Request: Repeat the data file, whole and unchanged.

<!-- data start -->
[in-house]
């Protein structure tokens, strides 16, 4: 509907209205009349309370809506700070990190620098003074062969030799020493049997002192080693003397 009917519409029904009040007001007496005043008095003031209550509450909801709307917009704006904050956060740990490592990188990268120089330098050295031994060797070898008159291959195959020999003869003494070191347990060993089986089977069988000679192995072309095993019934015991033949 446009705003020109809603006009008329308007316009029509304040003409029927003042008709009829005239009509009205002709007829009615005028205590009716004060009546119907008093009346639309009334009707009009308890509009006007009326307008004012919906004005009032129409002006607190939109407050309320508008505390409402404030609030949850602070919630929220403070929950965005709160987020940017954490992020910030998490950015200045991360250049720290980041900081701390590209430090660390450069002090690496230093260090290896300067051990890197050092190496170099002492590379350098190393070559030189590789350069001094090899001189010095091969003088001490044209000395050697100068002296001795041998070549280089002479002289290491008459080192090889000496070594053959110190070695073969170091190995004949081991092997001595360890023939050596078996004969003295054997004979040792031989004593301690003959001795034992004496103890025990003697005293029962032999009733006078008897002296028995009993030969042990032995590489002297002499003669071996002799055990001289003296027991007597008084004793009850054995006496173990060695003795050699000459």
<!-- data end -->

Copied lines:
[in-house]
């Protein structure tokens, strides 16, 4: 509907209205009349309370809506700070990190620098003074062969030799020493049997002192080693003397 009917519409029904009040007001007496005043008095003031209550509450909801709307917009704006904050956060740990490592990188990268120089330098050295031994060797070898008159291959195959020999003869003494070191347990060993089986089977069988000679192995072309095993019934015991033949 446009705003020109809603006009008329308007316009029509304040003409029927003042008709009829005239009509009205002709007829009615005028205590009716004060009546119907008093009346639309009334009707009009308890509009006007009326307008004012919906004005009032129409002006607190939109407050309320508008505390409402404030609030949850602070919630929220403070929950965005709160987020940017954490992020910030998490950015200045991360250049720290980041900081701390590209430090660390450069002090690496230093260090290896300067051990890197050092190496170099002492590379350098190393070559030189590789350069001094090899001189010095091969003088001490044209000395050697100068002296001795041998070549280089002479002289290491008459080192090889000496070594053959110190070695073969170091190995004949081991092997001595360890023939050596078996004969003295054997004979040792031989004593301690003959001795034992004496103890025990003697005293029962032999009733006078008897002296028995009993030969042990032995590489002297002499003669071996002799055990001289003296027991007597008084004793009850054995006496173990060695003795050699000459």